Onto 2 staples of Cantonese meals where there are children in attendance.  Yep, we had the veritable Sweet & Sour Pork as well as the Peking Pork Chops.  Although the plate of sweet & sour pork was paler than Taylor Swift at the beach, it ate a whole look better looked.  Sure, some red food colouring would've made it more aesthetically-pleasing, but do you really want to eat all that dye?  With that being said, it could've used a bit more vinegar since it was mostly sweet.  As for the texture, it was aggressively fried, so some pieces were still slightly crispy while others had soaked up plenty of sauce.  For some reason, they decided to add enough food colouring to make the Peking pork chops a deep shade of red.  We liked how the pieces of pork were bite-size rather than the whole chop.  The pork was tender while retaining a meatiness where the sauce was both sweet and tangy.

As requested, I added some veggies to the mix including the classic Gai Lan with Beef.  Underneath the plethora of beef, the large stalks of gai lan were cooked just enough that they retained a fresh crunch.  There was no chewiness since the gai lan were not old or dried out.  As for the slices of beef, they were tender without being over-tenderized.  The dish itself was not overly oily comparatively while the moisture on the bottom of the plate was minimal.  In terms of seasoning, I found the dish to be flavourful without being over-the-top salty.  Continuing on with the veggies, we had the 3 Types of Seafood with Broccoli.  Once again, the veg was wok fried properly where it was fully cooked, yet still crisp.  Seasoning was similar to the previous dish where it was impactful without being salty.  All the seafood including the shrimp, squid and scallops were texturally on point.

As if this wasn't enough things in a shade of green, we also added the Stir-Fried Pea Shoots with garlic.  Although the portion size was modest, much like the other dishes, the execution was consistent.  It was just as good as the dish I had only a few weeks prior.  There was enough wok heat to caramelize the flavours and activate the aromatics from the garlic.  Hence, there was very little moisture left on the plate.  Each tender pea shoot was still lightly crunchy.  To balance all these veggies, we really had to get some protein and that we did in the form of a whole Crispy Chicken.  Clad in a beautiful golden hue, the crispy skin was well-rendered.  Underneath, the meat was tender, including the breast.  There was a light brine that added some saltiness to the meat as well as keeping it moist.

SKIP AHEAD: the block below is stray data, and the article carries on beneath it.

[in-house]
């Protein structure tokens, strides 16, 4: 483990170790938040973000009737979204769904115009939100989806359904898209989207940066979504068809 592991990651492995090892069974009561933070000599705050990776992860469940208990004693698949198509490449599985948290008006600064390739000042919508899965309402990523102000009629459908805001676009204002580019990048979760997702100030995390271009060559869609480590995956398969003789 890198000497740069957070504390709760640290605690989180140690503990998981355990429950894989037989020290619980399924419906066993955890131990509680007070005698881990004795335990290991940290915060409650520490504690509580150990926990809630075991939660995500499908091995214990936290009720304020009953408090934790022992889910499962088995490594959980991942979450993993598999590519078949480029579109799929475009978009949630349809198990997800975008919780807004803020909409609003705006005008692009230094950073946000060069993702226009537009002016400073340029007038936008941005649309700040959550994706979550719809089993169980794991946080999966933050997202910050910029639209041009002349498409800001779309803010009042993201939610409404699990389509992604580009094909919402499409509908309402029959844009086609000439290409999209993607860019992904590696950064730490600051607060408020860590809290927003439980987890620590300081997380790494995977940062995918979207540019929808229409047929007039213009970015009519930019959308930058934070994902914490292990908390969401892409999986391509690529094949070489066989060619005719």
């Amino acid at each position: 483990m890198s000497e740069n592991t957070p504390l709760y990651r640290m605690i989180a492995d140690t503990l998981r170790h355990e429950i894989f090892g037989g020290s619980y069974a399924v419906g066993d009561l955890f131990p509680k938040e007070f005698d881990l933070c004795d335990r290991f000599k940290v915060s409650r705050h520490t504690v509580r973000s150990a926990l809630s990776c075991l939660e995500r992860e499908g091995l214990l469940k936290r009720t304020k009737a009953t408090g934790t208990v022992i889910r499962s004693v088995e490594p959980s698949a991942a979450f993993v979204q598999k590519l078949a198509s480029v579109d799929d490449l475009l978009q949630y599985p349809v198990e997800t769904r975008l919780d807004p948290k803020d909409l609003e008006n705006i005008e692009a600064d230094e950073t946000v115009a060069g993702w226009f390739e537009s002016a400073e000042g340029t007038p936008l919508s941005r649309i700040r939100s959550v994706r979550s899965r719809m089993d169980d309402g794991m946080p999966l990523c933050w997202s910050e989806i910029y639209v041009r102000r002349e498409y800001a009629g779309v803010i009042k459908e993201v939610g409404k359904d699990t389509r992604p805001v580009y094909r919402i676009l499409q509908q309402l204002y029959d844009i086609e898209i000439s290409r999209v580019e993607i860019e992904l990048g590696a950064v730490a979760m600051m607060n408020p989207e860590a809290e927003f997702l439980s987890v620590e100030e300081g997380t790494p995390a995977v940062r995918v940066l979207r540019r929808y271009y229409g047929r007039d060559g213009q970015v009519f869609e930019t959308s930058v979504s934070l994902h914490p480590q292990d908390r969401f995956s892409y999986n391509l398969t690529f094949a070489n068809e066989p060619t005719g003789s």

For the kiddies and also acting as our carbs (since we didn't order any rice), we got a duo of stir fried noodles.  The Stir-Fried Flat Rice Noodles with Beef was a fairly solid dish.  It was only moderate greasy (as this dish can often be oily since the noodles can stick to the wok otherwise) and was well-seasoned.  The noodles were not clumpy and still nicely chewy.  There was a good amount of tender beef, but equally, there was too many sprouts.  Our 2nd noodle was the Stir-Fried Yee Mein, which is typically found at the end of Chinese banquets.  This was another good version where the noodles were chewy and subjected to enough wok heat.  There was no moisture at the bottom of the plate which was another indication of proper wok temp.  One thing I would've liked to see was a bit more colour (dark soy) and a touch more saltiness.

For some strange reason, the last dish to arrive was the Fish & Tofu Hot Pot.  Despite the usual lettuce underneath to "prop" up the fish, there was actually quite a bit of fish as you can see (the lettuce is also there to prevent sticking and burning at the bottom).  The fish was buttery and flaky while the fried tofu was silky.  There was a good amount of salty garlickiness in the starch-thickened sauce for impact.  As you can imagine, the 2 meals I had at recently at Ho Yuen Kee were solid and consistent.  The portion sizes were adequate, but probably a bit smaller than other equivalent restaurants and the pricing is a tad more as well.  On the other hand, solid execution and consistency makes up for it.

The Good:
- Solid eats
- Signature items are really good
- Consistent

The Bad:
- Service is so-so
- A tad pricey for this class of restaurant
- Portion sizes are small, but not very large either